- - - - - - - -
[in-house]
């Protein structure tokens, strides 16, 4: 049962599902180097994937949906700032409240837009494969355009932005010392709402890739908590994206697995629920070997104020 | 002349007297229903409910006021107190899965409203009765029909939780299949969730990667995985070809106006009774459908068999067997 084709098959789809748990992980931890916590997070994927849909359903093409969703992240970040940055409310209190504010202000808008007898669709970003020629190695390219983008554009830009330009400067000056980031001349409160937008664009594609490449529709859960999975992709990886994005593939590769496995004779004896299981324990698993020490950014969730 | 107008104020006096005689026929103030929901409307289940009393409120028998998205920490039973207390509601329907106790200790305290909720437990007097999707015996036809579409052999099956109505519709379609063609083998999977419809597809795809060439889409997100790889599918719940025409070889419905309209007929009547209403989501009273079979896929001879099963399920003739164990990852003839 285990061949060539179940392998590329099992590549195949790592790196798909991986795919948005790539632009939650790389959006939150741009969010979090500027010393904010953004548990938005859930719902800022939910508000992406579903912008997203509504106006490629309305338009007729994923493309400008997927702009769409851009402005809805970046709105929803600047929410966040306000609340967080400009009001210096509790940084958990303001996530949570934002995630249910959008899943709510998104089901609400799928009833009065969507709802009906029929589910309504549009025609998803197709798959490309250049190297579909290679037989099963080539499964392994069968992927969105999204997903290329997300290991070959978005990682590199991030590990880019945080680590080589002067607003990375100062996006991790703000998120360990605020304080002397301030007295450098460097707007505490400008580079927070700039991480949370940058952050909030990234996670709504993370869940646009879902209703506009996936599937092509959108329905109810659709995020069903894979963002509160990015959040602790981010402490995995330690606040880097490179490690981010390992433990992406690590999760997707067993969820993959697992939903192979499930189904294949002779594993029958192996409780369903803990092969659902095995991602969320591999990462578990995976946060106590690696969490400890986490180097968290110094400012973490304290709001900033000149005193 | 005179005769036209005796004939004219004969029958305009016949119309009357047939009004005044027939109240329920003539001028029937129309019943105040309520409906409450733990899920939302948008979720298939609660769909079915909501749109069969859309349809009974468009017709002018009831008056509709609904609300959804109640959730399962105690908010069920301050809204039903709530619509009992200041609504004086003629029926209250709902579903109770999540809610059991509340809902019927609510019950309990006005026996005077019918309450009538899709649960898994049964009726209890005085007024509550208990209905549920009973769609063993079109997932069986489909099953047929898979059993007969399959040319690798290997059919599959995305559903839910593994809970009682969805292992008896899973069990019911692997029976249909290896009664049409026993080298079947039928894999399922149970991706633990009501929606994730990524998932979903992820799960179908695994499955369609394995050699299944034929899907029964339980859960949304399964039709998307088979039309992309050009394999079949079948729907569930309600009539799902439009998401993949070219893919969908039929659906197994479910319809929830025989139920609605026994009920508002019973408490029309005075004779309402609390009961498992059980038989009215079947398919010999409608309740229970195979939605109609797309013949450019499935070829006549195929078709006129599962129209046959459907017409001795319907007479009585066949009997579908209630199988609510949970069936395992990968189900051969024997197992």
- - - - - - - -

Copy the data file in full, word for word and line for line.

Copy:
[in-house]
């Protein structure tokens, strides 16, 4: 049962599902180097994937949906700032409240837009494969355009932005010392709402890739908590994206697995629920070997104020 | 002349007297229903409910006021107190899965409203009765029909939780299949969730990667995985070809106006009774459908068999067997 084709098959789809748990992980931890916590997070994927849909359903093409969703992240970040940055409310209190504010202000808008007898669709970003020629190695390219983008554009830009330009400067000056980031001349409160937008664009594609490449529709859960999975992709990886994005593939590769496995004779004896299981324990698993020490950014969730 | 107008104020006096005689026929103030929901409307289940009393409120028998998205920490039973207390509601329907106790200790305290909720437990007097999707015996036809579409052999099956109505519709379609063609083998999977419809597809795809060439889409997100790889599918719940025409070889419905309209007929009547209403989501009273079979896929001879099963399920003739164990990852003839 285990061949060539179940392998590329099992590549195949790592790196798909991986795919948005790539632009939650790389959006939150741009969010979090500027010393904010953004548990938005859930719902800022939910508000992406579903912008997203509504106006490629309305338009007729994923493309400008997927702009769409851009402005809805970046709105929803600047929410966040306000609340967080400009009001210096509790940084958990303001996530949570934002995630249910959008899943709510998104089901609400799928009833009065969507709802009906029929589910309504549009025609998803197709798959490309250049190297579909290679037989099963080539499964392994069968992927969105999204997903290329997300290991070959978005990682590199991030590990880019945080680590080589002067607003990375100062996006991790703000998120360990605020304080002397301030007295450098460097707007505490400008580079927070700039991480949370940058952050909030990234996670709504993370869940646009879902209703506009996936599937092509959108329905109810659709995020069903894979963002509160990015959040602790981010402490995995330690606040880097490179490690981010390992433990992406690590999760997707067993969820993959697992939903192979499930189904294949002779594993029958192996409780369903803990092969659902095995991602969320591999990462578990995976946060106590690696969490400890986490180097968290110094400012973490304290709001900033000149005193 | 005179005769036209005796004939004219004969029958305009016949119309009357047939009004005044027939109240329920003539001028029937129309019943105040309520409906409450733990899920939302948008979720298939609660769909079915909501749109069969859309349809009974468009017709002018009831008056509709609904609300959804109640959730399962105690908010069920301050809204039903709530619509009992200041609504004086003629029926209250709902579903109770999540809610059991509340809902019927609510019950309990006005026996005077019918309450009538899709649960898994049964009726209890005085007024509550208990209905549920009973769609063993079109997932069986489909099953047929898979059993007969399959040319690798290997059919599959995305559903839910593994809970009682969805292992008896899973069990019911692997029976249909290896009664049409026993080298079947039928894999399922149970991706633990009501929606994730990524998932979903992820799960179908695994499955369609394995050699299944034929899907029964339980859960949304399964039709998307088979039309992309050009394999079949079948729907569930309600009539799902439009998401993949070219893919969908039929659906197994479910319809929830025989139920609605026994009920508002019973408490029309005075004779309402609390009961498992059980038989009215079947398919010999409608309740229970195979939605109609797309013949450019499935070829006549195929078709006129599962129209046959459907017409001795319907007479009585066949009997579908209630199988609510949970069936395992990968189900051969024997197992």